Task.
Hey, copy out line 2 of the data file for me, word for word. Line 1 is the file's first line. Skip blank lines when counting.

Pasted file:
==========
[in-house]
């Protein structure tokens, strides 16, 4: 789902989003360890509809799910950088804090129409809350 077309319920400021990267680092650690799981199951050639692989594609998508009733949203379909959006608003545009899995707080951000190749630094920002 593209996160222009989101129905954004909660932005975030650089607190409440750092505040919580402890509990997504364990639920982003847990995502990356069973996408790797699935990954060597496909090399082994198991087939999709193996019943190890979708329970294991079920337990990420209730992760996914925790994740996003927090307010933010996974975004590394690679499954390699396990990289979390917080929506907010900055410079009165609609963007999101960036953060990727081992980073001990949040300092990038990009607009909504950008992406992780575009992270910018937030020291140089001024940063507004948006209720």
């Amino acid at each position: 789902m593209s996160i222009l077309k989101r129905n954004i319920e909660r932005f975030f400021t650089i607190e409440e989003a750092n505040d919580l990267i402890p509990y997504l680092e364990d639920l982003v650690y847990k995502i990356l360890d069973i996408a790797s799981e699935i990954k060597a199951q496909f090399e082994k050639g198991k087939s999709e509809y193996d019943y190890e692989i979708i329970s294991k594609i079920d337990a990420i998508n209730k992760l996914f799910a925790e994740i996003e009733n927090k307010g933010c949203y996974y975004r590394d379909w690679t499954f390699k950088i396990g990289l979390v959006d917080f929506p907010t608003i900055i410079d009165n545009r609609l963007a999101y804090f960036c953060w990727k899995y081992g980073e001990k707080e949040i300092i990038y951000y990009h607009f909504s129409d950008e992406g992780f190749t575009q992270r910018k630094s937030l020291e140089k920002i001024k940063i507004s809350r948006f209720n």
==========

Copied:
């Protein structure tokens, strides 16, 4: 789902989003360890509809799910950088804090129409809350 077309319920400021990267680092650690799981199951050639692989594609998508009733949203379909959006608003545009899995707080951000190749630094920002 593209996160222009989101129905954004909660932005975030650089607190409440750092505040919580402890509990997504364990639920982003847990995502990356069973996408790797699935990954060597496909090399082994198991087939999709193996019943190890979708329970294991079920337990990420209730992760996914925790994740996003927090307010933010996974975004590394690679499954390699396990990289979390917080929506907010900055410079009165609609963007999101960036953060990727081992980073001990949040300092990038990009607009909504950008992406992780575009992270910018937030020291140089001024940063507004948006209720």